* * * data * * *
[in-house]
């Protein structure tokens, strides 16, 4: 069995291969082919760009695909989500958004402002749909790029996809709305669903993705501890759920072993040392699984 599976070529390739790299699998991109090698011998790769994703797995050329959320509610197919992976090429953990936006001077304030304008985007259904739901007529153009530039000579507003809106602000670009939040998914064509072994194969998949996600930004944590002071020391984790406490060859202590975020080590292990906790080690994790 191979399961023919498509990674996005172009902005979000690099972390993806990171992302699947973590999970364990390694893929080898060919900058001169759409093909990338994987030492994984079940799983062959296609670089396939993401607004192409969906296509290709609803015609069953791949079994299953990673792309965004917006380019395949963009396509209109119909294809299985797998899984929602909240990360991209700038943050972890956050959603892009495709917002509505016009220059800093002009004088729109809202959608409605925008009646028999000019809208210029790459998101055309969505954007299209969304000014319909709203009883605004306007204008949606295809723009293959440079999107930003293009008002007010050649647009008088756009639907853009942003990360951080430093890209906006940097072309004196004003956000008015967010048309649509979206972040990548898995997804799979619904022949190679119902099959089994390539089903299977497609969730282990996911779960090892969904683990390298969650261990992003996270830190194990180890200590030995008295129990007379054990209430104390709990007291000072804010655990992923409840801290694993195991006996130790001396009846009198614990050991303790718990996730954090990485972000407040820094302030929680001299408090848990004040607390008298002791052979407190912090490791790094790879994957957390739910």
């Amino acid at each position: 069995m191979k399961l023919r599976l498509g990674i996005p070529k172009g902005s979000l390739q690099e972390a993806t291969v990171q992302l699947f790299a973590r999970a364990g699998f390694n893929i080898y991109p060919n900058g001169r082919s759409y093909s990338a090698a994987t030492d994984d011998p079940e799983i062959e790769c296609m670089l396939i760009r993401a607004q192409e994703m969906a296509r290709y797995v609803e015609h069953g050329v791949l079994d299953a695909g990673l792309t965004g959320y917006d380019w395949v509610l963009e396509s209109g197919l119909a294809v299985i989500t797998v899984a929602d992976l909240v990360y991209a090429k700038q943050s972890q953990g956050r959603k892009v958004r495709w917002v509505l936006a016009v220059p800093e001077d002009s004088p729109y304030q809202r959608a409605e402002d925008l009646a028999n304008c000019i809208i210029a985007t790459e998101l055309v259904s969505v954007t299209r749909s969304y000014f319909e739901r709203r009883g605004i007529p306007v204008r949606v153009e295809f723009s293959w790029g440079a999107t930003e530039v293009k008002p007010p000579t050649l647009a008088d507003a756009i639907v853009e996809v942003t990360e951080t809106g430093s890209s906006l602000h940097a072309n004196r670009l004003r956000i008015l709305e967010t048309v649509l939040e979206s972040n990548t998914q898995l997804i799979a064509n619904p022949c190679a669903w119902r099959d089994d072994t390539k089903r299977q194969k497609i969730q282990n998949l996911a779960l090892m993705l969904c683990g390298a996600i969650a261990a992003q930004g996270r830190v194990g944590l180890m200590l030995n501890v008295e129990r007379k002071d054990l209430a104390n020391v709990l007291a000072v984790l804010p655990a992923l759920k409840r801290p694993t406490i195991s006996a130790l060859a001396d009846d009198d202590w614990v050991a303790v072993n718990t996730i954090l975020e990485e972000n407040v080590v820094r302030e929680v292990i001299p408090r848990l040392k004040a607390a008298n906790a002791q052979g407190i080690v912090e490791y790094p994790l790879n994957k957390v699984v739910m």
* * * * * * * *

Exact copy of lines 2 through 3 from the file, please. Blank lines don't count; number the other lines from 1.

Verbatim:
């Protein structure tokens, strides 16, 4: 069995291969082919760009695909989500958004402002749909790029996809709305669903993705501890759920072993040392699984 599976070529390739790299699998991109090698011998790769994703797995050329959320509610197919992976090429953990936006001077304030304008985007259904739901007529153009530039000579507003809106602000670009939040998914064509072994194969998949996600930004944590002071020391984790406490060859202590975020080590292990906790080690994790 191979399961023919498509990674996005172009902005979000690099972390993806990171992302699947973590999970364990390694893929080898060919900058001169759409093909990338994987030492994984079940799983062959296609670089396939993401607004192409969906296509290709609803015609069953791949079994299953990673792309965004917006380019395949963009396509209109119909294809299985797998899984929602909240990360991209700038943050972890956050959603892009495709917002509505016009220059800093002009004088729109809202959608409605925008009646028999000019809208210029790459998101055309969505954007299209969304000014319909709203009883605004306007204008949606295809723009293959440079999107930003293009008002007010050649647009008088756009639907853009942003990360951080430093890209906006940097072309004196004003956000008015967010048309649509979206972040990548898995997804799979619904022949190679119902099959089994390539089903299977497609969730282990996911779960090892969904683990390298969650261990992003996270830190194990180890200590030995008295129990007379054990209430104390709990007291000072804010655990992923409840801290694993195991006996130790001396009846009198614990050991303790718990996730954090990485972000407040820094302030929680001299408090848990004040607390008298002791052979407190912090490791790094790879994957957390739910």
């Amino acid at each position: 069995m191979k399961l023919r599976l498509g990674i996005p070529k172009g902005s979000l390739q690099e972390a993806t291969v990171q992302l699947f790299a973590r999970a364990g699998f390694n893929i080898y991109p060919n900058g001169r082919s759409y093909s990338a090698a994987t030492d994984d011998p079940e799983i062959e790769c296609m670089l396939i760009r993401a607004q192409e994703m969906a296509r290709y797995v609803e015609h069953g050329v791949l079994d299953a695909g990673l792309t965004g959320y917006d380019w395949v509610l963009e396509s209109g197919l119909a294809v299985i989500t797998v899984a929602d992976l909240v990360y991209a090429k700038q943050s972890q953990g956050r959603k892009v958004r495709w917002v509505l936006a016009v220059p800093e001077d002009s004088p729109y304030q809202r959608a409605e402002d925008l009646a028999n304008c000019i809208i210029a985007t790459e998101l055309v259904s969505v954007t299209r749909s969304y000014f319909e739901r709203r009883g605004i007529p306007v204008r949606v153009e295809f723009s293959w790029g440079a999107t930003e530039v293009k008002p007010p000579t050649l647009a008088d507003a756009i639907v853009e996809v942003t990360e951080t809106g430093s890209s906006l602000h940097a072309n004196r670009l004003r956000i008015l709305e967010t048309v649509l939040e979206s972040n990548t998914q898995l997804i799979a064509n619904p022949c190679a669903w119902r099959d089994d072994t390539k089903r299977q194969k497609i969730q282990n998949l996911a779960l090892m993705l969904c683990g390298a996600i969650a261990a992003q930004g996270r830190v194990g944590l180890m200590l030995n501890v008295e129990r007379k002071d054990l209430a104390n020391v709990l007291a000072v984790l804010p655990a992923l759920k409840r801290p694993t406490i195991s006996a130790l060859a001396d009846d009198d202590w614990v050991a303790v072993n718990t996730i954090l975020e990485e972000n407040v080590v820094r302030e929680v292990i001299p408090r848990l040392k004040a607390a008298n906790a002791q052979g407190i080690v912090e490791y790094p994790l790879n994957k957390v699984v739910m």